Private Clients Practice Tip
This practical tip explains in which constellations a gift or inheritance remains completely exempt from inheritance and gift tax, even if the acquirer or donor/decedent is resident in Germany. The Tax Court of Baden-Württemberg ruled on this in three rulings dated August 5, 2020 (file number: 7 K 2777/18, 7 K 2778/18, 7 K 2779/18).
Tax law framework
The German Inheritance and Gift Tax Act (ErbStG) contains a special feature that is often alien to similar laws in other countries. An acquisition (share in the estate or gift) is taxable not only if the donor/decedent had a residence in Germany, but also if the acquirer had a residence in Germany. Thus, as soon as there is a connection to Germany via a residence of only one party, German inheritance or gift tax may be triggered.
In addition, a domicile is quickly established. It is sufficient to have a place to stay that can be visited at any time. According to German law, it does not have to be the center of life; a room with relatives that can be used at any time is also sufficient.
It is obvious that, due to these low-threshold connections, there is quickly a risk of double taxation in situations involving two countries. Even if the two-country relationship exists only in the person of the donor, i.e. if the donor is resident in Germany and has his center of life abroad, there is a risk of double taxation - in Germany because of the residence, and abroad because of the center of life. Where the donee lives or has his center of life in this case is irrelevant.
In the aforementioned case, so-called double taxation agreements (DTAs) counteract double taxation. These bilateral treaties under international law determine which state is actually entitled to the right of taxation in the aforementioned constellations. This is achieved by determining where a person (donor/decedent) is resident for tax purposes on the basis of certain factual requirements. If a DTA exists, then the double state reference does not trigger double taxation.
In the field of inheritance and gift tax, however, there are only a few double taxation agreements, namely with:
Sweden (no longer has inheritance and gift tax itself)
Austria (no longer has inheritance and gift tax itself; the DTA was terminated and has been out of force since January 1, 2008)
Switzerland (for all inheritance cases and for gifts of business interests)
Three siblings brought an action before the Baden-Württemberg Tax Court. Their father had donated shares in a Swedish stock corporation to them in 2005. At the time of the gift, it was undisputed that he had a residence in Germany as well as a domicile and his center of life in Sweden. The donated siblings had no connection whatsoever with Germany, and in particular did not even have a residence in Germany.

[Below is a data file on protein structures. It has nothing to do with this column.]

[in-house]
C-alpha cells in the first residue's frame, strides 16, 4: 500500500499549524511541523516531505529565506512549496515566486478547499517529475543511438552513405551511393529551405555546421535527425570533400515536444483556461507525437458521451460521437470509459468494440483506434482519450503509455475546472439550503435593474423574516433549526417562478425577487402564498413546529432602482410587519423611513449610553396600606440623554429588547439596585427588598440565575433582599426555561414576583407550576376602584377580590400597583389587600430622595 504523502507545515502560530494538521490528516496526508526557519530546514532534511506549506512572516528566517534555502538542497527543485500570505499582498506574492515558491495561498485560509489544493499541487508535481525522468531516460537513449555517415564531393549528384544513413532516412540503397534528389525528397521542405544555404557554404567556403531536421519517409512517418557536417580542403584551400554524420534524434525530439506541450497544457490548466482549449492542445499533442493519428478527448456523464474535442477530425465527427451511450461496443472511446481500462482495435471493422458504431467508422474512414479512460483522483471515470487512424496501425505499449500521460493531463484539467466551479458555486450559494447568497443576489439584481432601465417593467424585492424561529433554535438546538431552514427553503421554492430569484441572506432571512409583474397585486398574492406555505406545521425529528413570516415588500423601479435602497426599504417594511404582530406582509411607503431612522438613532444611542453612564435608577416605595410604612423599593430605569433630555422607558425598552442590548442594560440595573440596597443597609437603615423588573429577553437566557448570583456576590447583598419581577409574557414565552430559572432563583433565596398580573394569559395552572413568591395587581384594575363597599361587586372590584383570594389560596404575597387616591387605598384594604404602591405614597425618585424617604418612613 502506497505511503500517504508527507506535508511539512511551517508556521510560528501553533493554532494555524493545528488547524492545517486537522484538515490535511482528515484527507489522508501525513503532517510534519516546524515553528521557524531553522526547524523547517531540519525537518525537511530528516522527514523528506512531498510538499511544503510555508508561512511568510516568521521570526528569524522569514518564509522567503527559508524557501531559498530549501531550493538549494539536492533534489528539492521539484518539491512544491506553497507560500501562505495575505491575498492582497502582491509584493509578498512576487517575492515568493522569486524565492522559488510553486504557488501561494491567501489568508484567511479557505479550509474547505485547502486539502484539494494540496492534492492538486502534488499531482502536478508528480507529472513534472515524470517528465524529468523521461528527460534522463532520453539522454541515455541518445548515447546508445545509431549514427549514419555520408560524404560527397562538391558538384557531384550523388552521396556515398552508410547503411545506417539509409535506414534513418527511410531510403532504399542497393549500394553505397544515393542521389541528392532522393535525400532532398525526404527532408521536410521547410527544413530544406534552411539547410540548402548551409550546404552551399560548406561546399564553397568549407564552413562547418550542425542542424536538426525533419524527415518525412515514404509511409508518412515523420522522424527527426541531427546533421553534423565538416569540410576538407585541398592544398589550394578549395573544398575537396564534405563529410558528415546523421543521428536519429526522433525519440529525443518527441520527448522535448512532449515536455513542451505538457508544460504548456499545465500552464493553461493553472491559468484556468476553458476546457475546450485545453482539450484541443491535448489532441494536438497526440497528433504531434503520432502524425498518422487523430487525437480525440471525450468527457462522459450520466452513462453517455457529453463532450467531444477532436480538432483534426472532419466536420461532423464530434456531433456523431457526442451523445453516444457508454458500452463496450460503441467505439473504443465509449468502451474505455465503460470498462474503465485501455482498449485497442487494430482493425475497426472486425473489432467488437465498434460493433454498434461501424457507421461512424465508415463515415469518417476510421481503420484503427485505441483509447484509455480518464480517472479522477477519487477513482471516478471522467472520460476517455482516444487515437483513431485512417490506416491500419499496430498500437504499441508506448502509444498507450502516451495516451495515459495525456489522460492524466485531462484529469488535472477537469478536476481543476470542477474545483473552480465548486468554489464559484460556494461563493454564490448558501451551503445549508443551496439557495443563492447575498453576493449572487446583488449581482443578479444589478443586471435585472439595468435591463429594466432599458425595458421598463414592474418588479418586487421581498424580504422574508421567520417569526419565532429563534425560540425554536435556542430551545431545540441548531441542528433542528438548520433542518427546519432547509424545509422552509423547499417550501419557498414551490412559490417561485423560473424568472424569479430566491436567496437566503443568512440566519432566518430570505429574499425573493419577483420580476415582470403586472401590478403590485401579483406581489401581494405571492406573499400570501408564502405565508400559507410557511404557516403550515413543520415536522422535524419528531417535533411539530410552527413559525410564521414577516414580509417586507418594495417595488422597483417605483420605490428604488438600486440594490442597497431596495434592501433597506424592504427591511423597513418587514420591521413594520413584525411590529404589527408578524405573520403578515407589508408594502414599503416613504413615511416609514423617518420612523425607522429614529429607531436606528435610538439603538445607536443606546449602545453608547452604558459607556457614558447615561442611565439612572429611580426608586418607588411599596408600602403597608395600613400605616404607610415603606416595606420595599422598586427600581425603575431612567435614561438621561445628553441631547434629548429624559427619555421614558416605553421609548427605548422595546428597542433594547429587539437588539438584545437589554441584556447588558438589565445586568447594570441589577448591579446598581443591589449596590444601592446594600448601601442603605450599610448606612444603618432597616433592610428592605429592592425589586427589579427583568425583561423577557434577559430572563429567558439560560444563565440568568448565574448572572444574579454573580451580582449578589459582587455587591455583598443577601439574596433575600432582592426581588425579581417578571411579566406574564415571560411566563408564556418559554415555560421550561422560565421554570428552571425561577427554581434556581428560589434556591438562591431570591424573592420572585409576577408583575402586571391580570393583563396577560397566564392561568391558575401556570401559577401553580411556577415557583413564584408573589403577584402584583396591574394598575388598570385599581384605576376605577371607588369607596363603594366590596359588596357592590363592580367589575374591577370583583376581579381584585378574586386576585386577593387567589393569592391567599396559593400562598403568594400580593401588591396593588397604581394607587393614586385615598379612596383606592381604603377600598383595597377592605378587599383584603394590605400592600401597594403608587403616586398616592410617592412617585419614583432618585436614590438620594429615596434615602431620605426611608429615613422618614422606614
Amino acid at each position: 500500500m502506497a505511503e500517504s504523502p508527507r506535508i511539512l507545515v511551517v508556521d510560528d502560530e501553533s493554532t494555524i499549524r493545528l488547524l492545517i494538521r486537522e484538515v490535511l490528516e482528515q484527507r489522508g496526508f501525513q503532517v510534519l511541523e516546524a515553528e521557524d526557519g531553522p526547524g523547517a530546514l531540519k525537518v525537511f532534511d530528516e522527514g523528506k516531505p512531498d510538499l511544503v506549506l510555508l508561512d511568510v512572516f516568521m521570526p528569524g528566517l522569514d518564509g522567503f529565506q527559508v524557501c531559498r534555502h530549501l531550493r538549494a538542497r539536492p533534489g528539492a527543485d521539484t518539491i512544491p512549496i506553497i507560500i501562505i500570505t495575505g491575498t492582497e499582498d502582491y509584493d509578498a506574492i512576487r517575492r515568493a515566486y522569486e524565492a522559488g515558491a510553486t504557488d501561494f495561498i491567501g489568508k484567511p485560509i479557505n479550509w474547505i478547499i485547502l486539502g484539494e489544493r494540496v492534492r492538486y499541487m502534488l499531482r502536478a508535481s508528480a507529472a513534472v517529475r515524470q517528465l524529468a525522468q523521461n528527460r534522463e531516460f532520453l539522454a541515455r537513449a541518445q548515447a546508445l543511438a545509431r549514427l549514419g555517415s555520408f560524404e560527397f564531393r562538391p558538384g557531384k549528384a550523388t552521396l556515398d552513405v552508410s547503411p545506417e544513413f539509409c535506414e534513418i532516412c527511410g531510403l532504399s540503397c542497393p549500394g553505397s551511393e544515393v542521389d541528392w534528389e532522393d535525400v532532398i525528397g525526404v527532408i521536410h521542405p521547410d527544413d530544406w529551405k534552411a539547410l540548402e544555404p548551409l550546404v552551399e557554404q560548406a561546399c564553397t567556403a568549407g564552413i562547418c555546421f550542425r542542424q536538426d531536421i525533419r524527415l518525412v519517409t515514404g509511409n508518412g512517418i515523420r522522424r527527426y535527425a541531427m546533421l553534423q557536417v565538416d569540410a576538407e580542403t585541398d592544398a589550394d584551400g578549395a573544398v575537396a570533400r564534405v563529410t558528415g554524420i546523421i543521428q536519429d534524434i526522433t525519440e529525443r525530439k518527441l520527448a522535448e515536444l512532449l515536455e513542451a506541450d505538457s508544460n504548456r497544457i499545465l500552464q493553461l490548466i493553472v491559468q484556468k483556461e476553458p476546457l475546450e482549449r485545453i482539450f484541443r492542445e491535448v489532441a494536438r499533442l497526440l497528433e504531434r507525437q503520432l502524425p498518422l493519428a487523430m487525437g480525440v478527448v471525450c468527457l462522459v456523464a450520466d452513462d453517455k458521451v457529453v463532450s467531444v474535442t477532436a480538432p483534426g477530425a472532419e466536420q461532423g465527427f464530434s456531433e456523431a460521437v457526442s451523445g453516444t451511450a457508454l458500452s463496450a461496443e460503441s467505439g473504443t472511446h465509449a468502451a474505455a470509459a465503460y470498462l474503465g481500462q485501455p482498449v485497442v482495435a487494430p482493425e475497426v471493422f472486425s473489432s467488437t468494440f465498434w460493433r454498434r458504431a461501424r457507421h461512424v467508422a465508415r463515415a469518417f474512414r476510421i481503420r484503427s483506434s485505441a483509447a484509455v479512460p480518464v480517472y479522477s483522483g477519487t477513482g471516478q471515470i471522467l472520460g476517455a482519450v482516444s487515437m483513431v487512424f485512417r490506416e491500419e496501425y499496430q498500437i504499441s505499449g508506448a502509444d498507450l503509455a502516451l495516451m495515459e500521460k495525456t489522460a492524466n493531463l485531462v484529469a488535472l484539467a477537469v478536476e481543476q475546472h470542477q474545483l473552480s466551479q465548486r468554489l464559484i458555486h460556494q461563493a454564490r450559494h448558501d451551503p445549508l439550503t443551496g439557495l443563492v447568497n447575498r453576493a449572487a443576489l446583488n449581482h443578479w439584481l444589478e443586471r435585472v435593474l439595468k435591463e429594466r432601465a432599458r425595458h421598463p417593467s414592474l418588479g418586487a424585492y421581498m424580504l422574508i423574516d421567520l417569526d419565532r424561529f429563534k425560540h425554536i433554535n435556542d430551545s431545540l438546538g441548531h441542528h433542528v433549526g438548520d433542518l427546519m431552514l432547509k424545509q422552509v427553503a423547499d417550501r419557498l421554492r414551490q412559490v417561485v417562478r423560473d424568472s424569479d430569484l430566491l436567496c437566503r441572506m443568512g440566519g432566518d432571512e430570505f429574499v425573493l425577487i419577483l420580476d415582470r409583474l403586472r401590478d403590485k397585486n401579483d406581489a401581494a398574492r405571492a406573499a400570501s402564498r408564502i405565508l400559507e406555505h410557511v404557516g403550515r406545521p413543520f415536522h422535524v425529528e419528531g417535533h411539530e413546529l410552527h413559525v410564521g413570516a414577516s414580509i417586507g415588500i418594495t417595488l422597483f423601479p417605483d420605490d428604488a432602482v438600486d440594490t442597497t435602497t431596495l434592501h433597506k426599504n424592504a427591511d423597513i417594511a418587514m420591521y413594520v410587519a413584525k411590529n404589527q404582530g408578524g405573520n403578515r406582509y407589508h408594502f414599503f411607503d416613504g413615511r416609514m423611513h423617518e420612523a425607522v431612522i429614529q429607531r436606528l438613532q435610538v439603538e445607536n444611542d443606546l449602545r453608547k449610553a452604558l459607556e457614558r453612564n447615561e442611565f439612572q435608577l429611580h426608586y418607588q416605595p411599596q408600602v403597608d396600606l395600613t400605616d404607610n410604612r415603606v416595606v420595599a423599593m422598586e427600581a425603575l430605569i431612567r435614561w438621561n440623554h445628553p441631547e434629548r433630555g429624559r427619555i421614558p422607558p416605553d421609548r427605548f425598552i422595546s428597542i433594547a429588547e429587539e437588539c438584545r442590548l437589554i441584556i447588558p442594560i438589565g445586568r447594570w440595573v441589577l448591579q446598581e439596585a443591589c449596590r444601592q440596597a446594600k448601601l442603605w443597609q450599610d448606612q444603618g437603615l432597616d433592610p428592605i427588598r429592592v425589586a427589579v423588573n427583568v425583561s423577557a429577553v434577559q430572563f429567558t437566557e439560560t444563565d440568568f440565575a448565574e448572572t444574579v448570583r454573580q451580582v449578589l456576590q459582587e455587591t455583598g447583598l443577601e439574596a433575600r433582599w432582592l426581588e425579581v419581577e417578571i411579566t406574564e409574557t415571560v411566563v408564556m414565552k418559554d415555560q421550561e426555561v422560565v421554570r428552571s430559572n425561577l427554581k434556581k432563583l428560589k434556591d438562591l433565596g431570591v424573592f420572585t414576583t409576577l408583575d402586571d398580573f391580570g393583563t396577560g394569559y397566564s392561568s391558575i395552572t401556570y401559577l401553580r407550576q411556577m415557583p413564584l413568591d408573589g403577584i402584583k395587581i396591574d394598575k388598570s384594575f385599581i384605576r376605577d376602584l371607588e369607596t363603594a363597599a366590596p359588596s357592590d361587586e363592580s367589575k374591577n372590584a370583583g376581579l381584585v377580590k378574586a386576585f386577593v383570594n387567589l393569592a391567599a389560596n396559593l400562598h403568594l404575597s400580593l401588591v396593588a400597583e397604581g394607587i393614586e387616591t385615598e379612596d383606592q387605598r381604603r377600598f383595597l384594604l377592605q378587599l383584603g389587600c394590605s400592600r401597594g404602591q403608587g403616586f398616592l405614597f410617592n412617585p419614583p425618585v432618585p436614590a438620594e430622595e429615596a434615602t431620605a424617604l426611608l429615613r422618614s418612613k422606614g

The question was whether, due to the donor's residence in Germany, there was a right of taxation in Germany and therefore gift tax was due in Germany.
The Tax Court of Baden-Württemberg ruled that Sweden alone was entitled to the right of taxation, even if gift tax had been abolished in Sweden at the time of the gift. In the event that a donor is domiciled in Germany and Sweden, it is his center of life that is decisive for the gift tax if a double taxation agreement exists. This also applies if Sweden had already abolished gift tax at the time of the gift and there is therefore no taxation. Two special features in the relationship with Sweden had to be taken into account: The DTA does not have a subject-to-tax clause that would have secured Germany's right of taxation if Sweden did not exercise itss. - The DTA was not terminated - unlike in the relationship with Austria - although the gift tax was abolished in Sweden.
The judgments are not legally binding. The appeals before the Federal Fiscal Court (Bundesfinanzhof, BFH) are pending under file numbers II R 27/20, II R 28/20 and II R 29/20.
The judgments are correct. In cases with reference to Sweden, a full tax exemptionbe achieved. Since an adjustment of the DTA (introduction of a subject-to-tax clause) is unlikely, it is to be feared that the DTA will soon be unilaterally terminated by Germany.
In the constellations concerned - gifts as well as inheritance cases - similar cases should be handled by Objection be kept open.
To a limited extent, the unambiguous legal situation is also likely to actively used can be made in order to make gifts tax-free. However, it must then be expected that the question of where the center of life exists will be intensively examined by the tax office. It is important to have the situation thoroughly checked in advance and to ensure proper documentation.
Overall, it will have to be observed whether the tax law assessment made by the Fiscal Court can be transferred to other double taxation agreements and opens up further areas of application. Should a Wealth tax are introduced in Germany, the question could increasingly arise. Germany will not hastily terminate the existing double taxation agreements in the field of wealth tax or will even reactivate DTAs because they also concern wealth tax in addition to inheritance and gift tax.